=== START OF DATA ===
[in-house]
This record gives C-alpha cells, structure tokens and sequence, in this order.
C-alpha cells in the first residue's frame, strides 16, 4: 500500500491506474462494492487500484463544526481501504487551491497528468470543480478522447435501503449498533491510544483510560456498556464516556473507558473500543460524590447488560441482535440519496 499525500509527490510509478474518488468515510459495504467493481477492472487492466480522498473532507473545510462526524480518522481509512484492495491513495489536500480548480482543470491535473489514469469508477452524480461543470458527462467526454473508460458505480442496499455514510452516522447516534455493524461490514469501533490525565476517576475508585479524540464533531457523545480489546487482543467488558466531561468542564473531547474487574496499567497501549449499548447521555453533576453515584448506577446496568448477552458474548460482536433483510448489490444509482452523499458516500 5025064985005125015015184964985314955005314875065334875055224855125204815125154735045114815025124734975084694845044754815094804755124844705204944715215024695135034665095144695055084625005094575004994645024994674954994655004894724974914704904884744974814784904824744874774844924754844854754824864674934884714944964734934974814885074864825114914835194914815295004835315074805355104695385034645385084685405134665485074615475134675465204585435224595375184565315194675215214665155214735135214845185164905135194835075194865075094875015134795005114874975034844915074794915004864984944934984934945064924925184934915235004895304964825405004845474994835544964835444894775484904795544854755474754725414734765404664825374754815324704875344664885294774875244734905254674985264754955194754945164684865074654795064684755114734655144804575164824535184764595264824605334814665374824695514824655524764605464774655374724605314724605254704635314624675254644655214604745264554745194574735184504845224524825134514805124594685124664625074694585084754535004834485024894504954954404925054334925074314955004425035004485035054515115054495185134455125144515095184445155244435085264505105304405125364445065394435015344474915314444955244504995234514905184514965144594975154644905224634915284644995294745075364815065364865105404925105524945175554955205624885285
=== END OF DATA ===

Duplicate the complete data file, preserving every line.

[in-house]
This record gives C-alpha cells, structure tokens and sequence, in this order.
C-alpha cells in the first residue's frame, strides 16, 4: 500500500491506474462494492487500484463544526481501504487551491497528468470543480478522447435501503449498533491510544483510560456498556464516556473507558473500543460524590447488560441482535440519496 499525500509527490510509478474518488468515510459495504467493481477492472487492466480522498473532507473545510462526524480518522481509512484492495491513495489536500480548480482543470491535473489514469469508477452524480461543470458527462467526454473508460458505480442496499455514510452516522447516534455493524461490514469501533490525565476517576475508585479524540464533531457523545480489546487482543467488558466531561468542564473531547474487574496499567497501549449499548447521555453533576453515584448506577446496568448477552458474548460482536433483510448489490444509482452523499458516500 5025064985005125015015184964985314955005314875065334875055224855125204815125154735045114815025124734975084694845044754815094804755124844705204944715215024695135034665095144695055084625005094575004994645024994674954994655004894724974914704904884744974814784904824744874774844924754844854754824864674934884714944964734934974814885074864825114914835194914815295004835315074805355104695385034645385084685405134665485074615475134675465204585435224595375184565315194675215214665155214735135214845185164905135194835075194865075094875015134795005114874975034844915074794915004864984944934984934945064924925184934915235004895304964825405004845474994835544964835444894775484904795544854755474754725414734765404664825374754815324704875344664885294774875244734905254674985264754955194754945164684865074654795064684755114734655144804575164824535184764595264824605334814665374824695514824655524764605464774655374724605314724605254704635314624675254644655214604745264554745194574735184504845224524825134514805124594685124664625074694585084754535004834485024894504954954404925054334925074314955004425035004485035054515115054495185134455125144515095184445155244435085264505105304405125364445065394435015344474915314444955244504995234514905184514965144594975154644905224634915284644995294745075364815065364865105404925105524945175554955205624885285